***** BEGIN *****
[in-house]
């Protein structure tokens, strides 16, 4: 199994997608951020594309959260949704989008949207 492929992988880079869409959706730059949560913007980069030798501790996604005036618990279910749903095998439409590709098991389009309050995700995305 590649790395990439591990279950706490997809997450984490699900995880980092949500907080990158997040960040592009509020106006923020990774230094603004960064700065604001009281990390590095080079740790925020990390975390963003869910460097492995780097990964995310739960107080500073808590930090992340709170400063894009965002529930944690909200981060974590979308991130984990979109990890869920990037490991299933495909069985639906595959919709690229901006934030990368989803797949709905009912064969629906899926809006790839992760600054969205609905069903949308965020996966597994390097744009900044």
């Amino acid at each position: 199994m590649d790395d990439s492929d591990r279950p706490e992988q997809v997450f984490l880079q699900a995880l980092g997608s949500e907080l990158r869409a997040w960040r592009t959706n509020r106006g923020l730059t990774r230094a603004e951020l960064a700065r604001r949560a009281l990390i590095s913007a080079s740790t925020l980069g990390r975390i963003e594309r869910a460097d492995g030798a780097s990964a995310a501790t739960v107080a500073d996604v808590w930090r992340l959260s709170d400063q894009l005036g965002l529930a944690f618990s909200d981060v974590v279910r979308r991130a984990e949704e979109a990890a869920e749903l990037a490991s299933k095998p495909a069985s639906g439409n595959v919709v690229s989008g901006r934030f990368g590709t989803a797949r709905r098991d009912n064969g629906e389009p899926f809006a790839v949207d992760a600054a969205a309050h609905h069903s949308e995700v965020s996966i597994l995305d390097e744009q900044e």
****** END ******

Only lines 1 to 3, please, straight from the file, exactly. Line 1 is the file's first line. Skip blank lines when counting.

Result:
[in-house]
């Protein structure tokens, strides 16, 4: 199994997608951020594309959260949704989008949207 492929992988880079869409959706730059949560913007980069030798501790996604005036618990279910749903095998439409590709098991389009309050995700995305 590649790395990439591990279950706490997809997450984490699900995880980092949500907080990158997040960040592009509020106006923020990774230094603004960064700065604001009281990390590095080079740790925020990390975390963003869910460097492995780097990964995310739960107080500073808590930090992340709170400063894009965002529930944690909200981060974590979308991130984990979109990890869920990037490991299933495909069985639906595959919709690229901006934030990368989803797949709905009912064969629906899926809006790839992760600054969205609905069903949308965020996966597994390097744009900044």
């Amino acid at each position: 199994m590649d790395d990439s492929d591990r279950p706490e992988q997809v997450f984490l880079q699900a995880l980092g997608s949500e907080l990158r869409a997040w960040r592009t959706n509020r106006g923020l730059t990774r230094a603004e951020l960064a700065r604001r949560a009281l990390i590095s913007a080079s740790t925020l980069g990390r975390i963003e594309r869910a460097d492995g030798a780097s990964a995310a501790t739960v107080a500073d996604v808590w930090r992340l959260s709170d400063q894009l005036g965002l529930a944690f618990s909200d981060v974590v279910r979308r991130a984990e949704e979109a990890a869920e749903l990037a490991s299933k095998p495909a069985s639906g439409n595959v919709v690229s989008g901006r934030f990368g590709t989803a797949r709905r098991d009912n064969g629906e389009p899926f809006a790839v949207d992760a600054a969205a309050h609905h069903s949308e995700v965020s996966i597994l995305d390097e744009q900044e």